Now, already by those two sketches, there's sort of the spectral outline of a connection. And in fact we get one of the classical apologies for the existence of God, if we look at it backwards. Every observable actuality is the product of the exertion of agency upon a point of selection from the possible. Walk the chain backwards and postulate an original Agent who selected all of existence from the full range of the possible. Works nicely with process and quantum mechanics. But that's not the point, and it's futile as an evidentiary claim. It is not built on the observable, but on faith in God as a demonstrably valid interpretive framework for interpreting the world. (Nor is it itself demonstration of that validity -- it is merely a claim of faith built on demonstrations external to itself.)

On the other hand, such a reductio ad absurdum is useful to get at the root abstractions at play. In the analytic philosophy discussions over possibles and actuals, we are not here positing any existence to the possible -- only what has been actualized has concrete existence. What exists is contingently necessary, having been produced from the possible. Which is to say that it is only necessary after the fact -- as even Augustine argues with respect to original sin. What is is, and cannot be otherwise; it could have been otherwise, but it is not so now, and that state of original possibility has passed irretrievably. Such necessity respects the arrow of time. Choice entails change, and change constrains future choice. A new state of possibility follows every exercise of agency. But fate is not at play, only causality.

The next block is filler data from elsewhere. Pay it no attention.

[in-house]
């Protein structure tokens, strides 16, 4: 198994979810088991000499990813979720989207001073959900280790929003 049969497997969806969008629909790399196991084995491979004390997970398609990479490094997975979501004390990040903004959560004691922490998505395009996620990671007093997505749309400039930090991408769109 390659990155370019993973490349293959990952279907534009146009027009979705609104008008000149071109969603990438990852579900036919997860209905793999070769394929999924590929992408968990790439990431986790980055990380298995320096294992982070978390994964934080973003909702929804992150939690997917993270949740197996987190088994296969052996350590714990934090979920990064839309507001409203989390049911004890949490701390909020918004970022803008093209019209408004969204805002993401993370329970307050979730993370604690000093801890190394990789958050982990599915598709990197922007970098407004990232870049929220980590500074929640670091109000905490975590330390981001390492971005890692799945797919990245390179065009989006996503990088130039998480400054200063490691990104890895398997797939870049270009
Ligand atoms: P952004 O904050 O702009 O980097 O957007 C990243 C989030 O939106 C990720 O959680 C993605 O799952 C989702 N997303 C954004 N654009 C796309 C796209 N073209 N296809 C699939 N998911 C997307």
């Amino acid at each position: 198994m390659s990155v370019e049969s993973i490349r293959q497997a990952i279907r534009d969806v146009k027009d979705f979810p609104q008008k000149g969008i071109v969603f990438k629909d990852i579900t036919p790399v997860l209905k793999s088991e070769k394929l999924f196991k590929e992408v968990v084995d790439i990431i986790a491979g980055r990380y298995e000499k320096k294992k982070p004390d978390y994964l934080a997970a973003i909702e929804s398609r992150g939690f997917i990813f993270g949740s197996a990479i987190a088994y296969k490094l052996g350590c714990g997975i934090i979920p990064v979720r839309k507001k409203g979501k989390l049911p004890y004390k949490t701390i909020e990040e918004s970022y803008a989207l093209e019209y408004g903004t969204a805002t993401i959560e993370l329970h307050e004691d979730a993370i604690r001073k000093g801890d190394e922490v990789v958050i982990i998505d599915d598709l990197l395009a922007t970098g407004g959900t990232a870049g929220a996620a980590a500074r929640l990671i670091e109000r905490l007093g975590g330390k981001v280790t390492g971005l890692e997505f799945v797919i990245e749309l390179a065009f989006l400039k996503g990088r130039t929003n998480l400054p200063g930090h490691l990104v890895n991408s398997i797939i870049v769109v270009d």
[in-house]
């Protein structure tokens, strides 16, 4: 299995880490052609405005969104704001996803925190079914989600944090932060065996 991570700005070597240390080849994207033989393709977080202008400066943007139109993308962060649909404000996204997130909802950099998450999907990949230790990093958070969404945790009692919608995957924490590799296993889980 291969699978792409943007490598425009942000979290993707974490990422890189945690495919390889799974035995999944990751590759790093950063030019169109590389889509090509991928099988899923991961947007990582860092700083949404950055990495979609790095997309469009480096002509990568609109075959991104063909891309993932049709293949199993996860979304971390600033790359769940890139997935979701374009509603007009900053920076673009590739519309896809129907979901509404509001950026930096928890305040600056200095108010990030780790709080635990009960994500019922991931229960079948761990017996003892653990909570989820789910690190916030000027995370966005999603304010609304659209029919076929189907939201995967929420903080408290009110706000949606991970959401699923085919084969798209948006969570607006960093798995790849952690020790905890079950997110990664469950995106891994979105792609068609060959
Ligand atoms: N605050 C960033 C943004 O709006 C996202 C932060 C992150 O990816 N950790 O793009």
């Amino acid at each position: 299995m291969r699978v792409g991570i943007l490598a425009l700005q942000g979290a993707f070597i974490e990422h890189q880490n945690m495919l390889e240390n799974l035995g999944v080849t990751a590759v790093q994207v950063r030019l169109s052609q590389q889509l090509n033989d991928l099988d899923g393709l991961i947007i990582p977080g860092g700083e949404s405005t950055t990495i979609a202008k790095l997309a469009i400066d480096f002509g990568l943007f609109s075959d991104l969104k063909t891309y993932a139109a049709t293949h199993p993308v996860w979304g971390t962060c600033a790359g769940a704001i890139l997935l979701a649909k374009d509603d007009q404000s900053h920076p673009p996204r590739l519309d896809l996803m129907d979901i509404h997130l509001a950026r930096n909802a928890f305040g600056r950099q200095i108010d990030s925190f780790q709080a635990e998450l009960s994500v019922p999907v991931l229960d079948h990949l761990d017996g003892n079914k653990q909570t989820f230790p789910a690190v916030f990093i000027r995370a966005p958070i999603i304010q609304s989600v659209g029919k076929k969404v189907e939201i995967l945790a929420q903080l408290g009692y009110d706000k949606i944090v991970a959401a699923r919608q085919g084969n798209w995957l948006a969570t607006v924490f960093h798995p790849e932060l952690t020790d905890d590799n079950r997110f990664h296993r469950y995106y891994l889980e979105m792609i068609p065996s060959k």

The problem with actualism as an ontology is that it is only suited for posterior analysis. It can determine possibility only from actuality, and actuality only from observation. It can only determine the nature of something externally, and therefore only its historical existence. It is by no means a valid predictive ontological system. It leads to the expectation that what will be is always only an extension of what has been. And yet it cannot rule out the possibility of what has not been experienced, and so should not be used to try. What it is, is a good diagnostic for the state of the way things are right now and in the availably proximate history of this state. One might reasonably suggest that Saussurean linguistics is an actualistic philology. And at that level, actualism really is good at what it's good at.